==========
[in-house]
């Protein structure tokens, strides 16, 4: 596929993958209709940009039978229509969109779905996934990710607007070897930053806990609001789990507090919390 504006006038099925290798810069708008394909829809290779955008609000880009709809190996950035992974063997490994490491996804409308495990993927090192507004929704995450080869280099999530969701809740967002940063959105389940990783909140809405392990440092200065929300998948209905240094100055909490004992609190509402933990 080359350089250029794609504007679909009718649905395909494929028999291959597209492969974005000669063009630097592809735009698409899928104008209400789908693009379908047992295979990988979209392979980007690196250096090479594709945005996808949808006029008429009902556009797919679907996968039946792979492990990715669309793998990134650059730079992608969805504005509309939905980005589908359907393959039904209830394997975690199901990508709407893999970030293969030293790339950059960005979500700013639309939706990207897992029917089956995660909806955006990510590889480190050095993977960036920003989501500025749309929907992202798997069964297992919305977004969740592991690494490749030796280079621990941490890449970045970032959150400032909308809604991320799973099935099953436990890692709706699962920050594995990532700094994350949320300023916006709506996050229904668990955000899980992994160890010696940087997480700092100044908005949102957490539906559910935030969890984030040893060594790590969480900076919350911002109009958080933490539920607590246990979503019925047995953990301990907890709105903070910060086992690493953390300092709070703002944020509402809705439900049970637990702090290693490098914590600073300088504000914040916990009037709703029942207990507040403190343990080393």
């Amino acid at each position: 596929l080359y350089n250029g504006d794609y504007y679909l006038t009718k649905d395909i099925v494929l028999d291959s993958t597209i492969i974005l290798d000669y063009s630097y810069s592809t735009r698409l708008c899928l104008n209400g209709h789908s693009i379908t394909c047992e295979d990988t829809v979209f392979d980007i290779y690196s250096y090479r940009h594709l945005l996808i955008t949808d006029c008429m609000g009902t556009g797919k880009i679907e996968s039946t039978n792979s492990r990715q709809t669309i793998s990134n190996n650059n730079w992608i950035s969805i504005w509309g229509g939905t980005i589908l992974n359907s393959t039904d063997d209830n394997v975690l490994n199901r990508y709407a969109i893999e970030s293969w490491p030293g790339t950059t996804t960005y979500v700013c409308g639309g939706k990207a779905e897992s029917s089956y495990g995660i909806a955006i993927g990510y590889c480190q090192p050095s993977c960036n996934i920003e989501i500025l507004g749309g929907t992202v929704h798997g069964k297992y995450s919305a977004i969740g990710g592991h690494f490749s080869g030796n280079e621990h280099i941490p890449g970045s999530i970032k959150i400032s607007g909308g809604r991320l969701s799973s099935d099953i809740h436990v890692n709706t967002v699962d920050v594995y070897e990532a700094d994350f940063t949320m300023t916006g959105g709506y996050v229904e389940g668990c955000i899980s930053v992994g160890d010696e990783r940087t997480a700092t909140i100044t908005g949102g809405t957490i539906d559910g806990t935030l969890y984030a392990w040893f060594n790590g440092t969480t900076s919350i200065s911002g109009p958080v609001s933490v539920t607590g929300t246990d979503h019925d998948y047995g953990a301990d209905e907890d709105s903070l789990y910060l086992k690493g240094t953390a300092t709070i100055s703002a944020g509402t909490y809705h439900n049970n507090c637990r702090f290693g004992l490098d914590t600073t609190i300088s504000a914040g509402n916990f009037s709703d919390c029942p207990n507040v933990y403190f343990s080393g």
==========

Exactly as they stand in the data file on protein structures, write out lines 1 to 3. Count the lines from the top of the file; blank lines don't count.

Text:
[in-house]
């Protein structure tokens, strides 16, 4: 596929993958209709940009039978229509969109779905996934990710607007070897930053806990609001789990507090919390 504006006038099925290798810069708008394909829809290779955008609000880009709809190996950035992974063997490994490491996804409308495990993927090192507004929704995450080869280099999530969701809740967002940063959105389940990783909140809405392990440092200065929300998948209905240094100055909490004992609190509402933990 080359350089250029794609504007679909009718649905395909494929028999291959597209492969974005000669063009630097592809735009698409899928104008209400789908693009379908047992295979990988979209392979980007690196250096090479594709945005996808949808006029008429009902556009797919679907996968039946792979492990990715669309793998990134650059730079992608969805504005509309939905980005589908359907393959039904209830394997975690199901990508709407893999970030293969030293790339950059960005979500700013639309939706990207897992029917089956995660909806955006990510590889480190050095993977960036920003989501500025749309929907992202798997069964297992919305977004969740592991690494490749030796280079621990941490890449970045970032959150400032909308809604991320799973099935099953436990890692709706699962920050594995990532700094994350949320300023916006709506996050229904668990955000899980992994160890010696940087997480700092100044908005949102957490539906559910935030969890984030040893060594790590969480900076919350911002109009958080933490539920607590246990979503019925047995953990301990907890709105903070910060086992690493953390300092709070703002944020509402809705439900049970637990702090290693490098914590600073300088504000914040916990009037709703029942207990507040403190343990080393």
């Amino acid at each position: 596929l080359y350089n250029g504006d794609y504007y679909l006038t009718k649905d395909i099925v494929l028999d291959s993958t597209i492969i974005l290798d000669y063009s630097y810069s592809t735009r698409l708008c899928l104008n209400g209709h789908s693009i379908t394909c047992e295979d990988t829809v979209f392979d980007i290779y690196s250096y090479r940009h594709l945005l996808i955008t949808d006029c008429m609000g009902t556009g797919k880009i679907e996968s039946t039978n792979s492990r990715q709809t669309i793998s990134n190996n650059n730079w992608i950035s969805i504005w509309g229509g939905t980005i589908l992974n359907s393959t039904d063997d209830n394997v975690l490994n199901r990508y709407a969109i893999e970030s293969w490491p030293g790339t950059t996804t960005y979500v700013c409308g639309g939706k990207a779905e897992s029917s089956y495990g995660i909806a955006i993927g990510y590889c480190q090192p050095s993977c960036n996934i920003e989501i500025l507004g749309g929907t992202v929704h798997g069964k297992y995450s919305a977004i969740g990710g592991h690494f490749s080869g030796n280079e621990h280099i941490p890449g970045s999530i970032k959150i400032s607007g909308g809604r991320l969701s799973s099935d099953i809740h436990v890692n709706t967002v699962d920050v594995y070897e990532a700094d994350f940063t949320m300023t916006g959105g709506y996050v229904e389940g668990c955000i899980s930053v992994g160890d010696e990783r940087t997480a700092t909140i100044t908005g949102g809405t957490i539906d559910g806990t935030l969890y984030a392990w040893f060594n790590g440092t969480t900076s919350i200065s911002g109009p958080v609001s933490v539920t607590g929300t246990d979503h019925d998948y047995g953990a301990d209905e907890d709105s903070l789990y910060l086992k690493g240094t953390a300092t709070i100055s703002a944020g509402t909490y809705h439900n049970n507090c637990r702090f290693g004992l490098d914590t600073t609190i300088s504000a914040g509402n916990f009037s709703d919390c029942p207990n507040v933990y403190f343990s080393g």